3. I am wondering, what is c4 for in the schematic, is it a dc blocking cap or it it used for something else?

  4. Hey Marshal

    Its a DC blocking capacitor that should stop the heavy DC currents from flowing at the rather low DC voltages that the GDT sees. If you have problems with lower values, try using a larger, up to some uF and with a 100nF in parallel, this should take care of resonance in the GDT primary drive circuit.

  5. Hi Mads, I am looking to start experimenting with SSTC’s and was wondering if I could use a 36v supply for the half-bridge if I lowered the primary coil turns and perhaps made the secondary coil a bit smaller. I understand that I will get a much lower spark output from the secondary coil but I don’t mind too much as this would be my first time making a SSTC.

    This 36v supply is 3 12v 7ah lead acid battery’s and I don’t need long runs from the SSTC whilst experimenting so I can afford to allow for a higher current draw in return for using a lower voltage.

    Just wondering if that would work? And would I need to adjust anything else such as C8 and C9 in order to allow for more current to be drawn?


  6. Thanks for that Mads.

    About using mains power, I am waiting until I can find/source a variac before I start using mains power with my projects. I am fine using mains for small low voltage step down transformers or items that have been commercially designed and tested for mains use, I am just slightly wary of connecting homemade circuits to it without a variac.

    Plus I have my parents who don’t like the idea of me doing any electronics, seriously if a light-bulb blows or something happens they always blame me and my electronics! Talk about ignorance right.

    Anyway enough ranting and on to finding a decent piece of tubing to wind my secondary coil onto.


  7. Hello, I want to ask if it is possible to run this design without a variac?
    The question is if it is possible to run this SSTC directly of the mains 230 VAC with a bulb as current limiting for charging the capacitor in the start, and after the capasitor is charged, just bypas the bulb and run the tesla coil directly from mains suply, without using a variac?

  8. Hi Benjamin

    It is possible to run it as you say, but be aware that you have to design it carefully to run at full voltage from day one, doing first light and testing and tweaking a variac will save you some headaches.

    If you don’t have a variac, maybe use a 230v to 48v transformer or something in that manner, for testing, else you just risk a BOOM at full voltage and will have to rebuild and fault find on burned tracks.

    Kind regards

  9. Would the gate drive UCC chip stage work at lower frequency’s of around 50khz (for driving a flyback transformer)? Or would I need to alter the value of the DC blocking capacitor to something larger, as most schematics I have seen that don’t use the UCC chips always use 1uF for this cap.

    Since the chip I am using has out-of-phase outputs (sg3525) I plan on using two of the same chips, would that still work?

    I am basically trying to solve the problem of heating mosfets on my half-bridge since the heatsink for mine gets too hot to touch after a few minutes.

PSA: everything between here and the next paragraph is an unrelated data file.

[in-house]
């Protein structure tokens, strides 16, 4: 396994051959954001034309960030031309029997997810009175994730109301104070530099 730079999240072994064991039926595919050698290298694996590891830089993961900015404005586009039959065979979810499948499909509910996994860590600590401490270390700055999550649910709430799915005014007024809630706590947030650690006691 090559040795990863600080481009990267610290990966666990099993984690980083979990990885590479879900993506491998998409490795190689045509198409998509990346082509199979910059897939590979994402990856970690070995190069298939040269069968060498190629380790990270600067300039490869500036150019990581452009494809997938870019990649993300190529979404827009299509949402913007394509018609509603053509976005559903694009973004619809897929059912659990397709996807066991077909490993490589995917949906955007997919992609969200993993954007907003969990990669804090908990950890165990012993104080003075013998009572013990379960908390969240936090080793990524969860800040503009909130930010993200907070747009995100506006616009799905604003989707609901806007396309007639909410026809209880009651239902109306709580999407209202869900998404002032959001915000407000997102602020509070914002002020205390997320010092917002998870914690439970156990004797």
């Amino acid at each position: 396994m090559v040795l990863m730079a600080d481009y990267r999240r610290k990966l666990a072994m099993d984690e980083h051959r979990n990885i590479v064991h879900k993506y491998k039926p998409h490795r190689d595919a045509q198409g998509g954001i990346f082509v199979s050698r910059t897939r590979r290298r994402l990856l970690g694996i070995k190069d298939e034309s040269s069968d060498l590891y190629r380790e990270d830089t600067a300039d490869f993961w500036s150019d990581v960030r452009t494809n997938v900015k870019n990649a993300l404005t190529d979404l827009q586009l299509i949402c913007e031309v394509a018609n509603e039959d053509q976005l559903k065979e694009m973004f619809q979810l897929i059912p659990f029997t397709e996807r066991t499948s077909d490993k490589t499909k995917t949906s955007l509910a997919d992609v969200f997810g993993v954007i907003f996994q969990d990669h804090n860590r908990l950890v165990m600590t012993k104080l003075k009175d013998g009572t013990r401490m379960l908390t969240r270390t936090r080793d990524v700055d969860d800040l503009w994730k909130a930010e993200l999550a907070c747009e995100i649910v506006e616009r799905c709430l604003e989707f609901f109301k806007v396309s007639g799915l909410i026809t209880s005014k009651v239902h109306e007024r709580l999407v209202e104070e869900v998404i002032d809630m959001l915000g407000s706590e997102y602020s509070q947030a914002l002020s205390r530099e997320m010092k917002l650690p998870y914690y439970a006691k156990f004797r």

10. Hey Alex

    The DC blocking capacitor I use here is on the edge of being too small, but its okay for 300kHz. At 50kHz you should properly use around 2uF. We want the capacitor to act as almost a short at our frequency, so if you can keep Xc under 2 Ohm, it should be good enough. (math: Xc = 1/(2*pi*f*C) )

    If you want to go further into detail, look at the series RLC resonant frequency of the capacitor, your working frequency must be lower than the capacitors self resonance, else it will start acting like an inductor.

    When using inverted outputs from your PWM ic, there is no problem with using two of the same UCC drivers.

    Which size gate resistors do you use for your MOSFETs?
    How large is your heat sink?
    How are you driving them in this setup?

    Kind regards

  11. Hi Mads, I gave the chips a try using a 1uF cap and the result was the chips got warm and the MOSFET’s still got hot. a strange thing to note is that as I increased the frequency past around 50khz the primary coil voltage of the GDT would drop, all the way down to 7vac at 85khz.

    I am driving them in a half-bridge configuration, 36v on the bridge and 15v for the logic/gate drive. I am using 22 ohm gate resistors (is that too large for 50khz?) and IRFP260’s, the heatsink is out of an old ATX supply and it has two smaller heatsinks screwed onto it via the spare mounting holes.

    My gate drive transformer materiel is type 77 from eastern voltage research and I have wound the primary and secondary’s using tri-filer windings to reduce leakage inductance. With the MOSFET’s connected the GDT only seems to draw around 40-60mA max (depends on frequency).

    I am trying to get it working with a flyback transformer first before I go ahead and attempt to make a SSTC, but can’t seem to make it work without the heating problems.

    Did any of your half-bridge heatsinks get hot at all after just minutes?



  12. Hi Alex

    A lot of my stuff heats up quickly if I run it on the edge of what I designed it for, your heat sink does however should relatively small as nothing good usually comes out of a ATX PSU.

    Try with 10 or 5 Ohm gate resistors and see if it helps on the MOSFET heating, UCCs do get warm, its a big job done from a little package, true to fix a small heat sink on them if you like, or parallel two of them, put on top of each other.

    Kind regards

  13. Thanks Mads, I will look around for a larger sink. The one I have doesn’t have big fins and the PSU had a fan to help with cooling (it was only a 250w PSU too) if I recall.